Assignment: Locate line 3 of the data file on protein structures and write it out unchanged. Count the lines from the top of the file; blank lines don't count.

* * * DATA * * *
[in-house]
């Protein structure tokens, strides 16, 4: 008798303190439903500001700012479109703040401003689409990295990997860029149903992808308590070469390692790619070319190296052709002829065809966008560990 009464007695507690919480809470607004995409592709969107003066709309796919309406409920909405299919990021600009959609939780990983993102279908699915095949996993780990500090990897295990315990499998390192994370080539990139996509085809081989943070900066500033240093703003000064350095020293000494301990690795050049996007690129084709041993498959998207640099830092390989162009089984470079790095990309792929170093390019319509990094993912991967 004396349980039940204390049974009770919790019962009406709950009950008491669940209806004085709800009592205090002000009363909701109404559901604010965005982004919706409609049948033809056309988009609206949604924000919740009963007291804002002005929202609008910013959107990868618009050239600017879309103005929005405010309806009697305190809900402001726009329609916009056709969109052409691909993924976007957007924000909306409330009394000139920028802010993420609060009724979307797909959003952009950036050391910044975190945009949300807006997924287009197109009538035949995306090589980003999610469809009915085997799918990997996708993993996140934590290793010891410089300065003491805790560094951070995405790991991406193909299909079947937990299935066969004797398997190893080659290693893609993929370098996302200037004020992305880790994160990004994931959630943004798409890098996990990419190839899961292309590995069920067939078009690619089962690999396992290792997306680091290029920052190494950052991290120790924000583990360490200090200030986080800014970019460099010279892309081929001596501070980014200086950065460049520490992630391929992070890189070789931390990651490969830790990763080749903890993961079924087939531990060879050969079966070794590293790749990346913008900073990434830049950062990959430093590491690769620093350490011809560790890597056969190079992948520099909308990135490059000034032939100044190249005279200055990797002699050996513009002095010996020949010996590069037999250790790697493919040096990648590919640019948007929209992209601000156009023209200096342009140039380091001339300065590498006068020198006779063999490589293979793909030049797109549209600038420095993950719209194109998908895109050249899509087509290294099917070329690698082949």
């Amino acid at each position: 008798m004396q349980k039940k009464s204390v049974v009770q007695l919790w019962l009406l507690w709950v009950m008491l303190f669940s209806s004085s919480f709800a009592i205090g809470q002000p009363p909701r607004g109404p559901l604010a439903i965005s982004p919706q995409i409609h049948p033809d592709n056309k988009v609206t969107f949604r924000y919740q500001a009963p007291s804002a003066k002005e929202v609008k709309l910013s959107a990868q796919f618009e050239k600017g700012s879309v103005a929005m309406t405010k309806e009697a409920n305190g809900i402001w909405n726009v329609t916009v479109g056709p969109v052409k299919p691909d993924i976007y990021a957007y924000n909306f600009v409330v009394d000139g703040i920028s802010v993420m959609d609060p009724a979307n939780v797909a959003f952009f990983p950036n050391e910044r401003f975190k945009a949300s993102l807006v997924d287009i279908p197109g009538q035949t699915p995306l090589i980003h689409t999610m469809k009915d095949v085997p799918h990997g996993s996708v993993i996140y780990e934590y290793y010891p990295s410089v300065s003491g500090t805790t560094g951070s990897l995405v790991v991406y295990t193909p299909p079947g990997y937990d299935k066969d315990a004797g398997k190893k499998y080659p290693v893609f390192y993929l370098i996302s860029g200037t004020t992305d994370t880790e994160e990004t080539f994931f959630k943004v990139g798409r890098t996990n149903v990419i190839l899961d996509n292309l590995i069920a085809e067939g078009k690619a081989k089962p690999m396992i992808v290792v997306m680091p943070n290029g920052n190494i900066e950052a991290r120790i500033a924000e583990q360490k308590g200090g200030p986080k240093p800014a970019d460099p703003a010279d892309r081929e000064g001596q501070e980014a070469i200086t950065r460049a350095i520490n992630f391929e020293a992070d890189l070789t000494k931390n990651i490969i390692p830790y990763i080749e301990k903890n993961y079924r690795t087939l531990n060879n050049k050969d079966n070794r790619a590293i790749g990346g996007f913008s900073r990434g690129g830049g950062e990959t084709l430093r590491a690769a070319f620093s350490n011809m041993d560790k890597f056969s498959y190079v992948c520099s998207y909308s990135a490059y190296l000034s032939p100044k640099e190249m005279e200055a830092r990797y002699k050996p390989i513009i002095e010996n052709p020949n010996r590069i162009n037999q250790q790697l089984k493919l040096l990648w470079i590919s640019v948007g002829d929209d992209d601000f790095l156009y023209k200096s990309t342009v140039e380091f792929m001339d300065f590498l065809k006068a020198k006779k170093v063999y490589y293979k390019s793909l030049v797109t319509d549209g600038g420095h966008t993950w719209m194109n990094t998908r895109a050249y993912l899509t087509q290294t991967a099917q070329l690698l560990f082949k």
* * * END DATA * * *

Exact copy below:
């Amino acid at each position: 008798m004396q349980k039940k009464s204390v049974v009770q007695l919790w019962l009406l507690w709950v009950m008491l303190f669940s209806s004085s919480f709800a009592i205090g809470q002000p009363p909701r607004g109404p559901l604010a439903i965005s982004p919706q995409i409609h049948p033809d592709n056309k988009v609206t969107f949604r924000y919740q500001a009963p007291s804002a003066k002005e929202v609008k709309l910013s959107a990868q796919f618009e050239k600017g700012s879309v103005a929005m309406t405010k309806e009697a409920n305190g809900i402001w909405n726009v329609t916009v479109g056709p969109v052409k299919p691909d993924i976007y990021a957007y924000n909306f600009v409330v009394d000139g703040i920028s802010v993420m959609d609060p009724a979307n939780v797909a959003f952009f990983p950036n050391e910044r401003f975190k945009a949300s993102l807006v997924d287009i279908p197109g009538q035949t699915p995306l090589i980003h689409t999610m469809k009915d095949v085997p799918h990997g996993s996708v993993i996140y780990e934590y290793y010891p990295s410089v300065s003491g500090t805790t560094g951070s990897l995405v790991v991406y295990t193909p299909p079947g990997y937990d299935k066969d315990a004797g398997k190893k499998y080659p290693v893609f390192y993929l370098i996302s860029g200037t004020t992305d994370t880790e994160e990004t080539f994931f959630k943004v990139g798409r890098t996990n149903v990419i190839l899961d996509n292309l590995i069920a085809e067939g078009k690619a081989k089962p690999m396992i992808v290792v997306m680091p943070n290029g920052n190494i900066e950052a991290r120790i500033a924000e583990q360490k308590g200090g200030p986080k240093p800014a970019d460099p703003a010279d892309r081929e000064g001596q501070e980014a070469i200086t950065r460049a350095i520490n992630f391929e020293a992070d890189l070789t000494k931390n990651i490969i390692p830790y990763i080749e301990k903890n993961y079924r690795t087939l531990n060879n050049k050969d079966n070794r790619a590293i790749g990346g996007f913008s900073r990434g690129g830049g950062e990959t084709l430093r590491a690769a070319f620093s350490n011809m041993d560790k890597f056969s498959y190079v992948c520099s998207y909308s990135a490059y190296l000034s032939p100044k640099e190249m005279e200055a830092r990797y002699k050996p390989i513009i002095e010996n052709p020949n010996r590069i162009n037999q250790q790697l089984k493919l040096l990648w470079i590919s640019v948007g002829d929209d992209d601000f790095l156009y023209k200096s990309t342009v140039e380091f792929m001339d300065f590498l065809k006068a020198k006779k170093v063999y490589y293979k390019s793909l030049v797109t319509d549209g600038g420095h966008t993950w719209m194109n990094t998908r895109a050249y993912l899509t087509q290294t991967a099917q070329l690698l560990f082949k």